By Marc Jampole
That Andrew Hacker would advocate ending the requirement to study algebra to get a four-year college degree is mildly surprising. There has been no hint of such anti-intellectualism in his many fine essays on demographics, race and the education system in the New York Review of Books and elsewhere throughout the years. On the other hand, he has not been afraid to express a controversial opinion, usually backed by a slew of empirical evidence.
That he would use cheap and transparent propaganda tricks to advocate anything, let alone the deep-sixing of algebra, as he does in his article in last Sunday’s New York Times opinion section, is both shameful and disappointing. The article makes a shambles out of truth by defining algebra by its hardest and most advanced features.
Hacker sprinkles his article with examples of “algebra” as proof that it’s just too hard for most kids:
· (x² + y²)² = (x² - y²)² + (2xy)²
· Vectorial angles and discontinuous functions
· Quadratic equations
· Fermat’s dilemma (I think he means Fermat’s Last Theorem)
Hacker is right to say that no one except engineers, scientists and the occasional financial analyst will need to know any of his examples, which are all very hard. But correct me if I’m wrong, these are all subjects for the second year of algebra (I think the first year includes some simple quadratics).
But let’s take a look at what else Hacker wants to keep children from learning (except the lucky few who will get technical degrees):
· X + 5 = 10
· 2X – 3 = 5
· .08x = 80
· a/b = c/d, so ad = bc
The uses for my first three examples come every time we buy anything, be it in a supermarket, department store, laundromat or stadium. These basics of algebra allow us to figure our taxes and balance our checkbook.
The last example is particularly noteworthy, because since I began working at my first job running a closed circuit television studio for a subsidiary of the old Ma Bell in Seattle and writing/directing such classics as “Safe Pole Climbing,” not a week has gone by when I have not needed this basic equation.
Here is a classic example: I am billing an employee’s time at $65 an hour and paying her a total compensation of $38,000, meaning I break even once she has billed 11 hours to clients every week. To what level do I have to raise her rate to get the same break-even point if I increase her total compensation to $45,000? In the basic equation a/b = c/d, so ad = bc: a is what she makes, b is her hourly billing rate and c is her new compensation.
$38,000 times d = $65 times $45,000
And now solve, using the simplest of algebra that is taught about a third of the way through the first year (and a calculator for the arithmetic!):
38,000d = 2,925,000
d = $76.97, which I would round up to $77/hour or down to $75/hour.
In one form or another, week after week for decades I have faced a problem that this equation helped me to solve—as a university instructor of foreign languages, as a television news writer and reporter, as a would-be Hollywood screenwriter, as a marketing manager, as a public relations executive.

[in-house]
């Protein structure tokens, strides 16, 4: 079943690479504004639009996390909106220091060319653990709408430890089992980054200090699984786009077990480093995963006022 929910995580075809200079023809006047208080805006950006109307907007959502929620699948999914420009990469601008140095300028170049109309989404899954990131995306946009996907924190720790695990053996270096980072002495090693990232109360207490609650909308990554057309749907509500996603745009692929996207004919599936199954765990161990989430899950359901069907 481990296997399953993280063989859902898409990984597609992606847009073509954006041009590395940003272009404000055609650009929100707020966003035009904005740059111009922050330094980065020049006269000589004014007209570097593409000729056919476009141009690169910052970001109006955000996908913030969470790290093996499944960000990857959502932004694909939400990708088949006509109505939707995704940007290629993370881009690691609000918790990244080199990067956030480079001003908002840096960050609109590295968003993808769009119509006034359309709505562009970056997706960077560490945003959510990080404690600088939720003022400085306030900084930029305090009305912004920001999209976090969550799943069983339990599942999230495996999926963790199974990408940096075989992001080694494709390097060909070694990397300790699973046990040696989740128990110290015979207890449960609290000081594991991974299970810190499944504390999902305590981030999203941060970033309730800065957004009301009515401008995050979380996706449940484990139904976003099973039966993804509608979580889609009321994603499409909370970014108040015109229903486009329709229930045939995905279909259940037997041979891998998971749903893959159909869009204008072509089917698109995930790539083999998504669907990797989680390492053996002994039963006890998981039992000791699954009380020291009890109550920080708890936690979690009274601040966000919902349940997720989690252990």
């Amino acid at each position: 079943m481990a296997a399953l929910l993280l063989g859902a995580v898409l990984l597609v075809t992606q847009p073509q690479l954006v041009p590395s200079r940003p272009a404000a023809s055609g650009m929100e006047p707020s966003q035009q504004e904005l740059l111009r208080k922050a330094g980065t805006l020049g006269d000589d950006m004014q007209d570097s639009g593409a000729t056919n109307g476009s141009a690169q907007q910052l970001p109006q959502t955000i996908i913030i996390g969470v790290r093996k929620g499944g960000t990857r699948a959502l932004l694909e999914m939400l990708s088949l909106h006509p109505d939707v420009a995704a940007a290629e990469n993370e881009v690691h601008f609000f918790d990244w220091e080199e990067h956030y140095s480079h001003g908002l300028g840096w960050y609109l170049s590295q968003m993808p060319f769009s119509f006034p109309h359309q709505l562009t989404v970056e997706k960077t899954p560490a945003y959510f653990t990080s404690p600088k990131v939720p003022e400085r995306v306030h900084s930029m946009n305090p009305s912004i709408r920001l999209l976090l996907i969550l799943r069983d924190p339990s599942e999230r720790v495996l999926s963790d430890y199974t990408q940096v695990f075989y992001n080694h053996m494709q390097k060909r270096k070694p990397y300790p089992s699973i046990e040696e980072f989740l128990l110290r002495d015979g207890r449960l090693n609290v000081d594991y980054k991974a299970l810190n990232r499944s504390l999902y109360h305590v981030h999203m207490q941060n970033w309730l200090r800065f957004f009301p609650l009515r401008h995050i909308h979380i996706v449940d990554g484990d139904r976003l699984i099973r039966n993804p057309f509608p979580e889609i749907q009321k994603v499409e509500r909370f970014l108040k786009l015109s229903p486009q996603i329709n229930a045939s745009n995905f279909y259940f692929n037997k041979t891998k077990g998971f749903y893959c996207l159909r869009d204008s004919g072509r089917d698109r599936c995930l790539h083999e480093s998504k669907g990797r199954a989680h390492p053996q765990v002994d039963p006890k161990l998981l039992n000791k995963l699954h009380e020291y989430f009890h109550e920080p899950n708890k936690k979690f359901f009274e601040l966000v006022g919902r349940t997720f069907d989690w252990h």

Hacker draws a picture of algebra that has nothing to do with the real-world needs of people.
I won’t dwell on the fact that learning mathematics is good for young brains because it entails developing a new way of thinking—similar to studying Chinese or Spanish—since Hacker freely admits it himself and proposed an algebra-free math curriculum for the liberal arts type that focuses on finding the mathematical beauty in the visual arts, music and poetry.
I don’t think it’s unfair to ask college or even high school students to pass a first-year algebra class. The key word is “pass.” Getting a C because the last few weeks got a little rough is no shame. It just means that someone shouldn’t consider going into any science or technology career, as the kids best suited to those careers whiz through algebra, trigonometry, calculus and beyond. And it probably also means that you’ll have a deficit in one area when competing against those who excel in higher math courses in liberal arts fields such as writing, law, business administration, sales, human resources and even the visual and performing arts. For example, my understanding of physics, which hinges on an understanding of the rudiments of calculus—has helped me win the advertising and public relations work of many technology companies.
There are plenty of fields that don’t require that someone got through trigonometry, and many of them pay very well.
But the world has become too complicated for anyone who can’t figure out that two cans of beans that are $5.00 each cost $10.00 total. That’s 2X = ?, if X is $5. And that, Mr. Hacker, is algebra.
Let’s close with a slight subject change: Unfortunately, many non-college jobs pay very little money and much less than what they used to pay, which is why contemporary parents are in a panic to get their kids into the colleges associated with success in the high-paying fields. These parents would be better off campaigning for a higher minimum wage, laws that help unions organize and other laws that raise salaries so that one can attain and maintain a middle class lifestyle whether one is a Harvard-educated lawyer or a community college trained security guard.